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Let's dispel with the notion that Marco Rubio isn’t thinking about running for Senate

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Marco Rubio may be having a change of heart about the Senate. Just last month, he tweeted a statement that seemed to put the issue of reelection to rest.

But now, months after his presidential bid came to a disappointing end in Florida, he’s starting to sound like he might be looking for redemption in the Sunshine State.

At a press conference on Wednesday, Rubio told reporters that the recent Orlando massacre was causing him to reconsider. "Obviously I take very seriously everything that’s going on not only in Orlando but in our country; I’ve enjoyed my service here a lot," he said. "So I’ll go home later this week and I’ll have some time with my family, and if there’s been a change in our status I’ll be sure to let everyone know."

Just this morning, Florida GOP Rep. David Jolly seemed to confirm that Rubio was rethinking, but then later clarified that he had "no actual knowledge of a Rubio decision."

These developments follow an interview on Monday with conservative radio host Hugh Hewitt in which Rubio initially propped open the door to a potential run, first flagged by CNN. "When [radical Islam] visits your home state, when it impacts a community you know well, it really gives you pause and causes you to think a little bit about your service to your country and where you’re useful to your country," the senator said. A video recording of the interview was subsequently posted to Rubio's YouTube channel.

Rubio's comments mark the first time since his unsuccessful presidential bid that the senator has even entertained the notion of reelection. This is big news for both parties, as Rubio’s decision will impact the dynamics of a race that could conceivably determine Senate control.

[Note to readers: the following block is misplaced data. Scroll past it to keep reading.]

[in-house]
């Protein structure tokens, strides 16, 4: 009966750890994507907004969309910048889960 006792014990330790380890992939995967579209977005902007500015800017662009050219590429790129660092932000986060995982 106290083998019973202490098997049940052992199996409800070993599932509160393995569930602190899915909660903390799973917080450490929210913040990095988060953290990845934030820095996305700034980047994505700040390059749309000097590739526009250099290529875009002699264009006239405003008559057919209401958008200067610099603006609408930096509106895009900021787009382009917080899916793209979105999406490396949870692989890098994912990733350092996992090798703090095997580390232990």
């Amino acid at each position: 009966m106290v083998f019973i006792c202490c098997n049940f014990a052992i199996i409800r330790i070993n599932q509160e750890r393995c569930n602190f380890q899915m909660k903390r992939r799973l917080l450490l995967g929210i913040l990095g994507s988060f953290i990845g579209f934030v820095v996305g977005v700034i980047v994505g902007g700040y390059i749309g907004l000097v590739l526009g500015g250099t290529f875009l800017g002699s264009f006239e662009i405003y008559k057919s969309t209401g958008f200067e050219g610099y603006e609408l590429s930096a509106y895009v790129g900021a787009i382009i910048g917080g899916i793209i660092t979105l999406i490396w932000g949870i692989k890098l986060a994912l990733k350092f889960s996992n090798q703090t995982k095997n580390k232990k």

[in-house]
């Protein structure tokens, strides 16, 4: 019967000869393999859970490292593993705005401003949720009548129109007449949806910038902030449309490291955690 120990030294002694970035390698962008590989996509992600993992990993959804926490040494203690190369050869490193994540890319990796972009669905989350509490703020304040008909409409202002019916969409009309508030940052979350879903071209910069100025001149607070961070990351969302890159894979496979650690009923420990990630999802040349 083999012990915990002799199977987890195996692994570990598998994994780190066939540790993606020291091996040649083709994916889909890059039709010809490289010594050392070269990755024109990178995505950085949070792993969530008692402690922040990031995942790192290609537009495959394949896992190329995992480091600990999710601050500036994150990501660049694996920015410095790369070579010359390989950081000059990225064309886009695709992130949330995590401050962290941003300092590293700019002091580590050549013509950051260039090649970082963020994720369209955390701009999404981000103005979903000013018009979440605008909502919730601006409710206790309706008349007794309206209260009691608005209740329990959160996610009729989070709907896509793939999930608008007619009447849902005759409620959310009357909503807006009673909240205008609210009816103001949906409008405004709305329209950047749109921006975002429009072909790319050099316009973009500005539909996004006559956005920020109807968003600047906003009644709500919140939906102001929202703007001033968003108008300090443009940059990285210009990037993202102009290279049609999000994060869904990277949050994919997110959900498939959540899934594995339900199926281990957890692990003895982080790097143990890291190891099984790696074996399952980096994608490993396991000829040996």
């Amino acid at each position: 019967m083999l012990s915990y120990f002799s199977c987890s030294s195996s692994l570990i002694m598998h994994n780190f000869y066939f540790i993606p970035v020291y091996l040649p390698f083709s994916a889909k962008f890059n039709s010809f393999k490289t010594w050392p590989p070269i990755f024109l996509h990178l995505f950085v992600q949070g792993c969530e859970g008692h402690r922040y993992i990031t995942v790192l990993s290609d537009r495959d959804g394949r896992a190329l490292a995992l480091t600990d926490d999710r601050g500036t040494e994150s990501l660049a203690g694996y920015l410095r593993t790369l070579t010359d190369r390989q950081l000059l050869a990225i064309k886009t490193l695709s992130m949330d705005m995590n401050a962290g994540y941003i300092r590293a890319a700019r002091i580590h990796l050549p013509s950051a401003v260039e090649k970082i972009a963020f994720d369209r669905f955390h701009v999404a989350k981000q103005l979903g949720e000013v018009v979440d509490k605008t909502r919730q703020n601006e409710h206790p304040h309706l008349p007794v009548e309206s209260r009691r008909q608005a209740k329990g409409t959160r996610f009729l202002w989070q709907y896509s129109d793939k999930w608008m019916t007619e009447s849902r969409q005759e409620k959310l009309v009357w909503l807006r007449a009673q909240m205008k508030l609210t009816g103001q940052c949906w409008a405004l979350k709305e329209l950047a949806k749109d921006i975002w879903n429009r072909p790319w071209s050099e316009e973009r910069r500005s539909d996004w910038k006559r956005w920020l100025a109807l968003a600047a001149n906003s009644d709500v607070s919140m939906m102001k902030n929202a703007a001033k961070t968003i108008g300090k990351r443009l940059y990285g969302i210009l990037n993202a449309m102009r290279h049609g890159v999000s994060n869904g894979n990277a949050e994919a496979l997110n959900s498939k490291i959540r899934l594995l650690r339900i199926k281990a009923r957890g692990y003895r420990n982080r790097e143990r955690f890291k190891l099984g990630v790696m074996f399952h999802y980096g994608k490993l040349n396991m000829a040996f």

Still, Rubio’s path forward is far from fixed, and a confluence of factors makes his next move hard to predict

Rubio's complicated relationship with the Senate is well-documented. The young senator entered Washington with an ambitious legislative energy, which was struck blow after blow during his tenure. The most noteworthy of these setbacks was the same bipartisan immigration reform effort that initially cemented his status as a rising star in the GOP.

As the Washington Post argued back in April, Rubio’s attempt to strengthen legal pathways to citizenship was a fundamental miscalculation of the desires of his base, one that laid the groundwork for the Tea Party contempt that would ultimately help sink Rubio in the Florida presidential primary.

In addition to the political quandary of whether Rubio would even be able to mount a successful campaign, if he does decide to run he faces another more personal, and more awkward, dilemma: His good friend Florida Lt. Gov. Carlos López-Cantera is running for the same position.

Though López-Cantera has reportedly told Rubio he would step aside if the senator ran, Rubio has previously campaigned for his friend, headlining a López-Cantera fundraising event.

Both parties have unique interest in a Rubio run

As Vox’s Andrew Prokop has noted, the upcoming November elections could see a shift of Senate control from Republicans to Democrats. Rubio’s Florida seat represents a key battleground, and both parties have their own ideas of how a Rubio reelection bid might work to their benefit.

For the GOP’s part, they see a field that lacks a candidate strong enough to contend with the Democrats in the general election. Republican heavyweights like Senate Majority Leader Mitch McConnell and even presumptive presidential nominee Donald Trump, a man with whom Rubio has a complex history, have urged the senator to reconsider.

However, as top Republicans egg Rubio on, the Democratic Party warns that it is readying its arsenal. The Democrats' logic is that another resounding defeat on Rubio's own turf would decommission him for good, precluding him from being a viable Republican option in 2020.

Whatever his decision, Rubio will have to make it soon, as the deadline to register ahead of the state primary is June 24.